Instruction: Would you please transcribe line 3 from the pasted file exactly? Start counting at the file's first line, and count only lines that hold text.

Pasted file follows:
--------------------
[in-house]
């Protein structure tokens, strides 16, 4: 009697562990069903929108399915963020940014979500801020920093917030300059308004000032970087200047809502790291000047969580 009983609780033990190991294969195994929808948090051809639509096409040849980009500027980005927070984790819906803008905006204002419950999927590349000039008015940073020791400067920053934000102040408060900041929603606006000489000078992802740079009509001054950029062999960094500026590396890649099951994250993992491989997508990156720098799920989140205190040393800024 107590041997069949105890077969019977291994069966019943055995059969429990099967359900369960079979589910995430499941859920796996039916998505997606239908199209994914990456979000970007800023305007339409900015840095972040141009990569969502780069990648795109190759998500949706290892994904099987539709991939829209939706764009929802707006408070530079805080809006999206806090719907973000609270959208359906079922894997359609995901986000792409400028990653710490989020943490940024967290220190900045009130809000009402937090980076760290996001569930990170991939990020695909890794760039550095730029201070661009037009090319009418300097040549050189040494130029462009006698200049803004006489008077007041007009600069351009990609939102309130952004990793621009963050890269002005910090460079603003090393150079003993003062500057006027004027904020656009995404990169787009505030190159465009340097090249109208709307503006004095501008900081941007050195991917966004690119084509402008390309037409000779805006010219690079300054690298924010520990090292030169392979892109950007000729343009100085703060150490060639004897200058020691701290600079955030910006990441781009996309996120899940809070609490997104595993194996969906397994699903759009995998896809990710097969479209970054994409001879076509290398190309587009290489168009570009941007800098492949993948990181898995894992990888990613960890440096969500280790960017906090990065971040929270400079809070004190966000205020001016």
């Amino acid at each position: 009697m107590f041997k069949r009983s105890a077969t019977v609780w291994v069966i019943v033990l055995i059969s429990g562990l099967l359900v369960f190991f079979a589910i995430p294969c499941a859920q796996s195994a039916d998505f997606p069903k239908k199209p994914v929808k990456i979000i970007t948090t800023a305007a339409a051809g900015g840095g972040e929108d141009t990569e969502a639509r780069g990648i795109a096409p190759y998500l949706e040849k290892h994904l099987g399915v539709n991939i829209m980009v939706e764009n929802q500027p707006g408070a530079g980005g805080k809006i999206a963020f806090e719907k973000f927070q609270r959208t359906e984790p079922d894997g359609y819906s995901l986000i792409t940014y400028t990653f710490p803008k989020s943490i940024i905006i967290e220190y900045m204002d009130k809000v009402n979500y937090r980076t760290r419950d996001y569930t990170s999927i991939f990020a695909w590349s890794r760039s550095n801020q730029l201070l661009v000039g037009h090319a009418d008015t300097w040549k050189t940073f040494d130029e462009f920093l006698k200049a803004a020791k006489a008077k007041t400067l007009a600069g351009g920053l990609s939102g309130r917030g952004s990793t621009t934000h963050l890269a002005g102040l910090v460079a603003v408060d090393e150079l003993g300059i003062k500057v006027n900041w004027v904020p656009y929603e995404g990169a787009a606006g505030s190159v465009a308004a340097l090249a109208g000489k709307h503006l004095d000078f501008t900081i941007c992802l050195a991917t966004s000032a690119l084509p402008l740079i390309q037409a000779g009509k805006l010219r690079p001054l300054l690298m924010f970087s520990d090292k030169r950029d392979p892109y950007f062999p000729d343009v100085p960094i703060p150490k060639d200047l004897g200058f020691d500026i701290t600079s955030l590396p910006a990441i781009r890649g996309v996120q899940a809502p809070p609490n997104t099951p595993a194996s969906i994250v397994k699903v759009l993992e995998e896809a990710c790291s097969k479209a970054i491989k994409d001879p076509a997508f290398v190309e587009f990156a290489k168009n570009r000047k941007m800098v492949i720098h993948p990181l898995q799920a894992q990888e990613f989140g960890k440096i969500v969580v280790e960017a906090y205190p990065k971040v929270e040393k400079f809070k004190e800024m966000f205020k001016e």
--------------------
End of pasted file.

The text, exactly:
């Amino acid at each position: 009697m107590f041997k069949r009983s105890a077969t019977v609780w291994v069966i019943v033990l055995i059969s429990g562990l099967l359900v369960f190991f079979a589910i995430p294969c499941a859920q796996s195994a039916d998505f997606p069903k239908k199209p994914v929808k990456i979000i970007t948090t800023a305007a339409a051809g900015g840095g972040e929108d141009t990569e969502a639509r780069g990648i795109a096409p190759y998500l949706e040849k290892h994904l099987g399915v539709n991939i829209m980009v939706e764009n929802q500027p707006g408070a530079g980005g805080k809006i999206a963020f806090e719907k973000f927070q609270r959208t359906e984790p079922d894997g359609y819906s995901l986000i792409t940014y400028t990653f710490p803008k989020s943490i940024i905006i967290e220190y900045m204002d009130k809000v009402n979500y937090r980076t760290r419950d996001y569930t990170s999927i991939f990020a695909w590349s890794r760039s550095n801020q730029l201070l661009v000039g037009h090319a009418d008015t300097w040549k050189t940073f040494d130029e462009f920093l006698k200049a803004a020791k006489a008077k007041t400067l007009a600069g351009g920053l990609s939102g309130r917030g952004s990793t621009t934000h963050l890269a002005g102040l910090v460079a603003v408060d090393e150079l003993g300059i003062k500057v006027n900041w004027v904020p656009y929603e995404g990169a787009a606006g505030s190159v465009a308004a340097l090249a109208g000489k709307h503006l004095d000078f501008t900081i941007c992802l050195a991917t966004s000032a690119l084509p402008l740079i390309q037409a000779g009509k805006l010219r690079p001054l300054l690298m924010f970087s520990d090292k030169r950029d392979p892109y950007f062999p000729d343009v100085p960094i703060p150490k060639d200047l004897g200058f020691d500026i701290t600079s955030l590396p910006a990441i781009r890649g996309v996120q899940a809502p809070p609490n997104t099951p595993a194996s969906i994250v397994k699903v759009l993992e995998e896809a990710c790291s097969k479209a970054i491989k994409d001879p076509a997508f290398v190309e587009f990156a290489k168009n570009r000047k941007m800098v492949i720098h993948p990181l898995q799920a894992q990888e990613f989140g960890k440096i969500v969580v280790e960017a906090y205190p990065k971040v929270e040393k400079f809070k004190e800024m966000f205020k001016e």